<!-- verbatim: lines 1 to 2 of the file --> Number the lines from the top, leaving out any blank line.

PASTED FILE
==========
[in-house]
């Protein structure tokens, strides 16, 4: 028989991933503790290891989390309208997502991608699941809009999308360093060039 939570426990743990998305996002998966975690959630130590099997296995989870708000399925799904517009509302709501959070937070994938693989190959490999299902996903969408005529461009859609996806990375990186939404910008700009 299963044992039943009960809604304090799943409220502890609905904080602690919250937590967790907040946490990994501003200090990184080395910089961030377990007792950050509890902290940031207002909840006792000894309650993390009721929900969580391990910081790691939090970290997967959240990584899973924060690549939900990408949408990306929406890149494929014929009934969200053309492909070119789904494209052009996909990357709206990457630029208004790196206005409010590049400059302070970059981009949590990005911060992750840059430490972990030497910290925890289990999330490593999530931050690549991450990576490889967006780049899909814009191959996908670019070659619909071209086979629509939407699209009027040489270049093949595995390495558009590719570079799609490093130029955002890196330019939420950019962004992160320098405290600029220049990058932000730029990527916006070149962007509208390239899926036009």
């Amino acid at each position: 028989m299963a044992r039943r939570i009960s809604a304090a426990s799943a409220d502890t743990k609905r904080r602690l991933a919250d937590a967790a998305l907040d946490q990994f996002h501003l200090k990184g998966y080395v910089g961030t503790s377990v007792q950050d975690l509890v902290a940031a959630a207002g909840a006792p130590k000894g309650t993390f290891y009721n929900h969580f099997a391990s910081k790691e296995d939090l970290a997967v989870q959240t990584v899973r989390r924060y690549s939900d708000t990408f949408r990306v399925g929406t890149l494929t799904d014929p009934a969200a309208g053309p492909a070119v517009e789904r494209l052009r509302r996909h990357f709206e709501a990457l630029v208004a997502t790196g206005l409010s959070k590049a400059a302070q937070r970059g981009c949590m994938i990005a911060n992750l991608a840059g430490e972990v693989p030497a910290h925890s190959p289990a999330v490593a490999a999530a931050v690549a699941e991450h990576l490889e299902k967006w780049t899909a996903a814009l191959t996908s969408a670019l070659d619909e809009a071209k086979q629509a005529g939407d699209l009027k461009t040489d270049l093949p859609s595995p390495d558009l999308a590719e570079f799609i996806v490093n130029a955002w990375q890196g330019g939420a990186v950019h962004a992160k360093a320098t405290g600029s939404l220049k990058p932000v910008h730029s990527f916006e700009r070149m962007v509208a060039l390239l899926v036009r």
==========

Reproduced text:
[in-house]
């Protein structure tokens, strides 16, 4: 028989991933503790290891989390309208997502991608699941809009999308360093060039 939570426990743990998305996002998966975690959630130590099997296995989870708000399925799904517009509302709501959070937070994938693989190959490999299902996903969408005529461009859609996806990375990186939404910008700009 299963044992039943009960809604304090799943409220502890609905904080602690919250937590967790907040946490990994501003200090990184080395910089961030377990007792950050509890902290940031207002909840006792000894309650993390009721929900969580391990910081790691939090970290997967959240990584899973924060690549939900990408949408990306929406890149494929014929009934969200053309492909070119789904494209052009996909990357709206990457630029208004790196206005409010590049400059302070970059981009949590990005911060992750840059430490972990030497910290925890289990999330490593999530931050690549991450990576490889967006780049899909814009191959996908670019070659619909071209086979629509939407699209009027040489270049093949595995390495558009590719570079799609490093130029955002890196330019939420950019962004992160320098405290600029220049990058932000730029990527916006070149962007509208390239899926036009």